- Fantastic build quality
- Powerful Core i7 processor
- Full HD screen
- Removable battery
- No larger batteries available
- Poor speakers
- Average colour accuracy
- 1,920 x 1,080 14in IPS screen, Core i7-4600U processor; Intel HD 4400 graphics; 8GB RAM; 256GB SSD; trackpoint; fingerprint reader; 21mm thick; 1.63kg; Windows 7 64-bit
What is the Dell Latitude E7440?
Ultrabooks dominate the laptop landscape, with hundreds of machines available that are slim, light and fast enough to include one of Intel’s prestigious stickers beside their keyboards. Dell’s Latitude E7440 is designed for business rather than pleasure, and its £1,504 price suggests this machine – which slots inside Dell’s Latitude 7000-series – will only fit in the swankiest of boardrooms.
This isn’t the only laptop intended for the office, though. The Sony VAIO Pro 13 is impossibly slim and light, and the Lenovo ThinkPad X1 Carbon brings a famous business brand to the table and is soon to be updated with the X1 Carbon 2014 model. Sony’s machine is much cheaper than the Latitude – but the ThinkPad is more expensive. Is the E7440 the perfect man in the middle?
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Dell Latitude E7440: Design & Build Quality
The Latitude isn’t clad in eye-catching brushed metal and doesn’t taper to a millimetre-thin tip, but that doesn’t mean it’s got ugly, function-over-form design.
The base uses dark, powder-coated aluminium that feels comfortable and looks polished, the wrist-rest is finished with black soft-touch material, and the lid shines thanks to silver-coloured metal. The only show of excess comes from the brushed aluminium used for the hinge.
Business machines need to be sturdy, and the Latitude didn’t disappoint. It’s built using what Dell calls a “tri-metal chassis”, which is an underlying frame made from anodised aluminium, magnesium alloy and steel. It works: we barely moved the wrist-rest, the base wouldn’t budge, and the lid only flexed a little when twisted. It’s as good as the Lenovo, and stronger than the flimsy Sony.
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Work laptops need plenty of ports, and the Latitude delivers. The right-hand edge has a USB 3 port, Kensington lock slot and the headphone jack, and the opposite side houses SD and smart card readers. More ports line the back edge: there are two USB 3 connections, mini-DisplayPort and full-size HDMI outputs, and Gigabit Ethernet. We’re especially pleased by the latter, which is often absent from consumer Ultrabooks.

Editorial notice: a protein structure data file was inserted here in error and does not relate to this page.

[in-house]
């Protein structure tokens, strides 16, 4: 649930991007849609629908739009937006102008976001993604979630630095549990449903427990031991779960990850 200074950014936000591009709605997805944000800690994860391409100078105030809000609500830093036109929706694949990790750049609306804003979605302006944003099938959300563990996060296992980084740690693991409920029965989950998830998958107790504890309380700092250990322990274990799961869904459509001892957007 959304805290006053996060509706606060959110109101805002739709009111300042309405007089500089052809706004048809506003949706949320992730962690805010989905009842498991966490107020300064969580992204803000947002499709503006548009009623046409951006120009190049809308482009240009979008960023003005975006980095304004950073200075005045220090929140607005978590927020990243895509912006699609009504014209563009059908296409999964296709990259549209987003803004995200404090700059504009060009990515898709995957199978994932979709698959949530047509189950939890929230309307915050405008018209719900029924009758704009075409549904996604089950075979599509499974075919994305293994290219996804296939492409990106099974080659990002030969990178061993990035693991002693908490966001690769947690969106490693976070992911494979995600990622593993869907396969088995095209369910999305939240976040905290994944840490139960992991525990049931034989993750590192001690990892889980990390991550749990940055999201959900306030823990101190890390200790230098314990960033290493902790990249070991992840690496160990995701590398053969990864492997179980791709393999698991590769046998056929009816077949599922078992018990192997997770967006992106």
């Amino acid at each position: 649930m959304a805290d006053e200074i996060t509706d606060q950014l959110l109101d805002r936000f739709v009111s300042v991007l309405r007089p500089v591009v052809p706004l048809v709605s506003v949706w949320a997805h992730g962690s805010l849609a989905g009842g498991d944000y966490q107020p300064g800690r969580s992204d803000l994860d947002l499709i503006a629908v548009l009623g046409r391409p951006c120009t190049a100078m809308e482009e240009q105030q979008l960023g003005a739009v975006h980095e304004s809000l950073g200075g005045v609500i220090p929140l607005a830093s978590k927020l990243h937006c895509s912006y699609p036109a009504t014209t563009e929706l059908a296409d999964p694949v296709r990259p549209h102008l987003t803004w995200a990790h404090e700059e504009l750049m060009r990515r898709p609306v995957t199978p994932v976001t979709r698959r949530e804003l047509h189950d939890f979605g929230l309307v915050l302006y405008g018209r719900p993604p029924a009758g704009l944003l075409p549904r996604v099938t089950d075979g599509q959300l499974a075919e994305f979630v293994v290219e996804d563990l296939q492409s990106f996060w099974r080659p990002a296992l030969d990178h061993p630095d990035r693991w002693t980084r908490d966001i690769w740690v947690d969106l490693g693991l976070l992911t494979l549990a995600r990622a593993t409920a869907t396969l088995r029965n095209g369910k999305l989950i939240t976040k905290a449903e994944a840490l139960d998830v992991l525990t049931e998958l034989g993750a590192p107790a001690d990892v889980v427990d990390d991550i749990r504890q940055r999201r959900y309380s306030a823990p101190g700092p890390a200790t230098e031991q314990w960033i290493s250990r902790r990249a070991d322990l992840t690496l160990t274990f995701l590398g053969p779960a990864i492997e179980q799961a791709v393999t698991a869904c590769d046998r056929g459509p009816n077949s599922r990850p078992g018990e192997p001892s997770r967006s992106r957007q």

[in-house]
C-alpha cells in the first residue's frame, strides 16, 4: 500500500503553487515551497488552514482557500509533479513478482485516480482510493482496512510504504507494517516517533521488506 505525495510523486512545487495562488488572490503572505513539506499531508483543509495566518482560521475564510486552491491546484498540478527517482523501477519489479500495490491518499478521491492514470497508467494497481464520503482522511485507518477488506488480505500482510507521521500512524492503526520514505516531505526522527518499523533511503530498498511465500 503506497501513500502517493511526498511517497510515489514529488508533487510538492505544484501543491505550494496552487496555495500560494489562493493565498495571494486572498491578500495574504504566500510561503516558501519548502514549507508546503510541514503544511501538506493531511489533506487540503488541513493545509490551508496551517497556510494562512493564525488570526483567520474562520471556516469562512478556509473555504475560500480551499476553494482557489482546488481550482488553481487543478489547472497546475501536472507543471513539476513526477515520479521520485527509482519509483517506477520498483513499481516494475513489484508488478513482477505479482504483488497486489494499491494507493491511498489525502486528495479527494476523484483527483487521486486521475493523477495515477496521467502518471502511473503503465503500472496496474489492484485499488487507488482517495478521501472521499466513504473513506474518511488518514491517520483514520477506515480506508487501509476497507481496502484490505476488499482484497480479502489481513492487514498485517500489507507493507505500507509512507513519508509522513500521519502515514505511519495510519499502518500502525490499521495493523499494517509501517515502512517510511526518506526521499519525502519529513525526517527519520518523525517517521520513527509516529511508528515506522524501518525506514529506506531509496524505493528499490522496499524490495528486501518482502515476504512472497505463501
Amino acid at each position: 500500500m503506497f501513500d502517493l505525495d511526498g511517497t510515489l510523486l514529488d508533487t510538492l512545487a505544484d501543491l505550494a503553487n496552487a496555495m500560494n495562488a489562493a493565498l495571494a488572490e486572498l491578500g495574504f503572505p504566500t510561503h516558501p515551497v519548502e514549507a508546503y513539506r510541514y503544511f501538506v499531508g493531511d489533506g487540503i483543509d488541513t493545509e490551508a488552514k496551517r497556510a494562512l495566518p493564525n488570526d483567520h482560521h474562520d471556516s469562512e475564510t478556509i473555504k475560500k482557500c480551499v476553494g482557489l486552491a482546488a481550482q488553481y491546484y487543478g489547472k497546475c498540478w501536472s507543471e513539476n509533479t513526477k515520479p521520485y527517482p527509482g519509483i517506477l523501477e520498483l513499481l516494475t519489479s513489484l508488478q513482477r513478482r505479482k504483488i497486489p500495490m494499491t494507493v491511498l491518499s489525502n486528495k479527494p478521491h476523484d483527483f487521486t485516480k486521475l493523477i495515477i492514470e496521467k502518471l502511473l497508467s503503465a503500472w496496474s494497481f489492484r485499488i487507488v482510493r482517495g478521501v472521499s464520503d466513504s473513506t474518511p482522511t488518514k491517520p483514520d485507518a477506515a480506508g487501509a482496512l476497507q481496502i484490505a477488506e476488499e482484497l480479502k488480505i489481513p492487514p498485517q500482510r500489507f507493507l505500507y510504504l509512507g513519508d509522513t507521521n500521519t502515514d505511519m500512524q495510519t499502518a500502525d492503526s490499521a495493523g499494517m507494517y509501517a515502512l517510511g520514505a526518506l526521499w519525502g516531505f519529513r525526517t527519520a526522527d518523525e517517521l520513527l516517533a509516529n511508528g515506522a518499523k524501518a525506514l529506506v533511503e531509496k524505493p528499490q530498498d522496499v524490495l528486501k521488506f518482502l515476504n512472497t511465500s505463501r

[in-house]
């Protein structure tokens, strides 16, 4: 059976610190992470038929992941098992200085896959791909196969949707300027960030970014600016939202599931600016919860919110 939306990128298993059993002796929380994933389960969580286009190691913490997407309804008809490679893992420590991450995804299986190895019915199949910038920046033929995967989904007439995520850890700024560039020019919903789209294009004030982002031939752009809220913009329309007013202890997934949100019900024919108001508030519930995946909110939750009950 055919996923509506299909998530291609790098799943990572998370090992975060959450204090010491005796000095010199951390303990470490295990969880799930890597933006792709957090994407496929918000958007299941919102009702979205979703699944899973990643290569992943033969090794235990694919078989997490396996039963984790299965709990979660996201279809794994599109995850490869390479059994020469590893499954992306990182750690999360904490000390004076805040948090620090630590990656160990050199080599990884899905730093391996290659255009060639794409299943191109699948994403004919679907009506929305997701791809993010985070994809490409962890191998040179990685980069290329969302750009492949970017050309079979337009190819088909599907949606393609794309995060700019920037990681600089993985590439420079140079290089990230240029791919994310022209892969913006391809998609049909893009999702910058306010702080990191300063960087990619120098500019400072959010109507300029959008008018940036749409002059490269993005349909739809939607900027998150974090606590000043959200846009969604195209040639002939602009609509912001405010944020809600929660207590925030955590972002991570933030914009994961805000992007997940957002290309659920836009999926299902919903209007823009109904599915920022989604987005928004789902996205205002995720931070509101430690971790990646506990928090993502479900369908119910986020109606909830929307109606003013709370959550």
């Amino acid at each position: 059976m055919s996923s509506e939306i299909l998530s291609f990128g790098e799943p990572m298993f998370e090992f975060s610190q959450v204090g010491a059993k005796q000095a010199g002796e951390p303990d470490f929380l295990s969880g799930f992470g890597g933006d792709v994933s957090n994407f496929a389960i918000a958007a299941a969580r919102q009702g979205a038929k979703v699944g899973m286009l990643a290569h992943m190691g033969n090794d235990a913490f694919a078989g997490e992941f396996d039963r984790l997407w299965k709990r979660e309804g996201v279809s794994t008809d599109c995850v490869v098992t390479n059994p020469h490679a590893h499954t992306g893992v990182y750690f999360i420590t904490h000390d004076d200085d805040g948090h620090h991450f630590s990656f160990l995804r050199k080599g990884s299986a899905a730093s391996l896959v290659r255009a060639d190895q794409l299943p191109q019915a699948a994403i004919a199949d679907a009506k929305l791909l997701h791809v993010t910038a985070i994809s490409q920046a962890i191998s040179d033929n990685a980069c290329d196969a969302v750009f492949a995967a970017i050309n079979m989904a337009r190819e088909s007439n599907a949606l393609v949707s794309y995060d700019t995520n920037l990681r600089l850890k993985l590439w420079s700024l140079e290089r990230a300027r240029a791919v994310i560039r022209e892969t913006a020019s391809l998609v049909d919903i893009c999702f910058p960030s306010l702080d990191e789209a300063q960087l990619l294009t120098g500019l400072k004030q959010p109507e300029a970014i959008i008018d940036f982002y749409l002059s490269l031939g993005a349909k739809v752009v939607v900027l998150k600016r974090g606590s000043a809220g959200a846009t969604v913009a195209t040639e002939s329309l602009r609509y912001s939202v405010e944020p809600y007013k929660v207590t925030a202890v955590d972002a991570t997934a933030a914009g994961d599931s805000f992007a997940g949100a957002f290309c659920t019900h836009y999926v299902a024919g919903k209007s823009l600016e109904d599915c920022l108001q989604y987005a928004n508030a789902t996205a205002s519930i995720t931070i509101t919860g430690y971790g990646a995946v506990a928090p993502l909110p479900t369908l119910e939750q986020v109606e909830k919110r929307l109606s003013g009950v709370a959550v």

Other touches emphasise the Latitude’s business pedigree. There’s a trackpoint in the middle of the keyboard, and it’s accompanied by its own trio of buttons. It’s a welcome feature that we’re only used to seeing on Lenovo ThinkPads. There’s a fingerprint reader and a physical Wi-Fi switch, and the underside has a docking station connector and a keyboard drainage hole.
It’s a clean bill of health so far, but the Dell pays for its versatility elsewhere. Its 1.63kg weight is towards the top end of the Ultrabook spectrum, and it’s 21mm thick. Both of those figures are light by business laptop standards, but the VAIO is at the light end of the scale thanks to its 1.06kg weight and 17.2mm thickness, and the Lenovo is also slimmer and lighter.
Wireless connectivity options are suitably broad. The dual-band 802.11 Wi-Fi chip supports the AC standard, there’s Bluetooth 4.0, and a SIM slot for mobile broadband. The only black mark goes against the wireless chip, which has two rather than three antennas, and so won’t be as quick as it could be.
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Dell Latitude E7440: Screen & Sound Quality
Three of the four E7440 models come with a full HD screen, and there’s no doubt that this 1,920 x 1,080 is crafted for business: there’s enough real-estate to comfortably use two windows, a matte finish to avoid irritating glare, and it’s made from Corning Gorilla Glass. It’s not a touchscreen, but that’s not an issue thanks to Windows 7.
The 351 nit brightness bests the Lenovo, and it’s not far short of the VAIO’s 371 nit peak. The Dell’s contrast ratio of 998:1 is similarly impressive – again, better than the Lenovo, but a little short of the Sony. The Dell’s panel is punchy, with good distinction between subtle shades at both ends of the scale.
An sRGB gamut coverage level of 84.9% is good, but in other colour tests the Latitude’s panel was weaker. Its Adobe RGB gamut coverage of 62.1% is poor, and it means that this panel isn’t good enough for high-end colour work. The Dell’s colour temperature of 6,650K is close to the 6,500K ideal figure, but the screen’s average DeltaE (a measure of colour accuracy) of 7.6 is mediocre.
Those intensive, colour-dependant applications are the only area where this screen stumbles – in every other department it’s superb. Sony’s slightly better brightness and contrast, and its superior colour accuracy, mean it’s a better screen – but the Latitude isn’t far behind.
The speakers are mixed. The Latitude has more than enough volume to fill an office or bedroom – and, at a push, it could handle a living room – but there’s very little bass. Top-end sounds are thin and lifeless, and the treble is buried in the middle of the range. We’d definitely use headphones.
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